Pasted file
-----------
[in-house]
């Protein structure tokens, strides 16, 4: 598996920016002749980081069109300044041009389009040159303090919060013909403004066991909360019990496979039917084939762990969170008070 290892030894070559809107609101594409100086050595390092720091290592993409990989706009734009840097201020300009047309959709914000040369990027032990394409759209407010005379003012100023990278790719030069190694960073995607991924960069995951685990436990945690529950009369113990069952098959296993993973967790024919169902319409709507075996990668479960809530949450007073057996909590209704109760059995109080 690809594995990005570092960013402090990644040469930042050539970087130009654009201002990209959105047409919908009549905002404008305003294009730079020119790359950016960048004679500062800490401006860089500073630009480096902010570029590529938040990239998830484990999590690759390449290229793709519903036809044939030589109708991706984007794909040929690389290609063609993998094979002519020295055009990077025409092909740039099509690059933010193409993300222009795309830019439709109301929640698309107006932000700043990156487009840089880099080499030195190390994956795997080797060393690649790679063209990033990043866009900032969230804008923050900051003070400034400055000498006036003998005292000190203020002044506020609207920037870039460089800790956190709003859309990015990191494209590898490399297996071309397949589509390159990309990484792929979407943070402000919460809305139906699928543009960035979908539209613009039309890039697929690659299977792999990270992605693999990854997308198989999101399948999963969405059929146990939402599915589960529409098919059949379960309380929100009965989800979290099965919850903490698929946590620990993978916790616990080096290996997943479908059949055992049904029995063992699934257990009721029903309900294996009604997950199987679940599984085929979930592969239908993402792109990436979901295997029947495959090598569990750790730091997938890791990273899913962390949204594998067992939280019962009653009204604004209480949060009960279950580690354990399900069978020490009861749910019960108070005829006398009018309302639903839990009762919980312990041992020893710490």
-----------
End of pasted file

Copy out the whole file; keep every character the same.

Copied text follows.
[in-house]
């Protein structure tokens, strides 16, 4: 598996920016002749980081069109300044041009389009040159303090919060013909403004066991909360019990496979039917084939762990969170008070 290892030894070559809107609101594409100086050595390092720091290592993409990989706009734009840097201020300009047309959709914000040369990027032990394409759209407010005379003012100023990278790719030069190694960073995607991924960069995951685990436990945690529950009369113990069952098959296993993973967790024919169902319409709507075996990668479960809530949450007073057996909590209704109760059995109080 690809594995990005570092960013402090990644040469930042050539970087130009654009201002990209959105047409919908009549905002404008305003294009730079020119790359950016960048004679500062800490401006860089500073630009480096902010570029590529938040990239998830484990999590690759390449290229793709519903036809044939030589109708991706984007794909040929690389290609063609993998094979002519020295055009990077025409092909740039099509690059933010193409993300222009795309830019439709109301929640698309107006932000700043990156487009840089880099080499030195190390994956795997080797060393690649790679063209990033990043866009900032969230804008923050900051003070400034400055000498006036003998005292000190203020002044506020609207920037870039460089800790956190709003859309990015990191494209590898490399297996071309397949589509390159990309990484792929979407943070402000919460809305139906699928543009960035979908539209613009039309890039697929690659299977792999990270992605693999990854997308198989999101399948999963969405059929146990939402599915589960529409098919059949379960309380929100009965989800979290099965919850903490698929946590620990993978916790616990080096290996997943479908059949055992049904029995063992699934257990009721029903309900294996009604997950199987679940599984085929979930592969239908993402792109990436979901295997029947495959090598569990750790730091997938890791990273899913962390949204594998067992939280019962009653009204604004209480949060009960279950580690354990399900069978020490009861749910019960108070005829006398009018309302639903839990009762919980312990041992020893710490």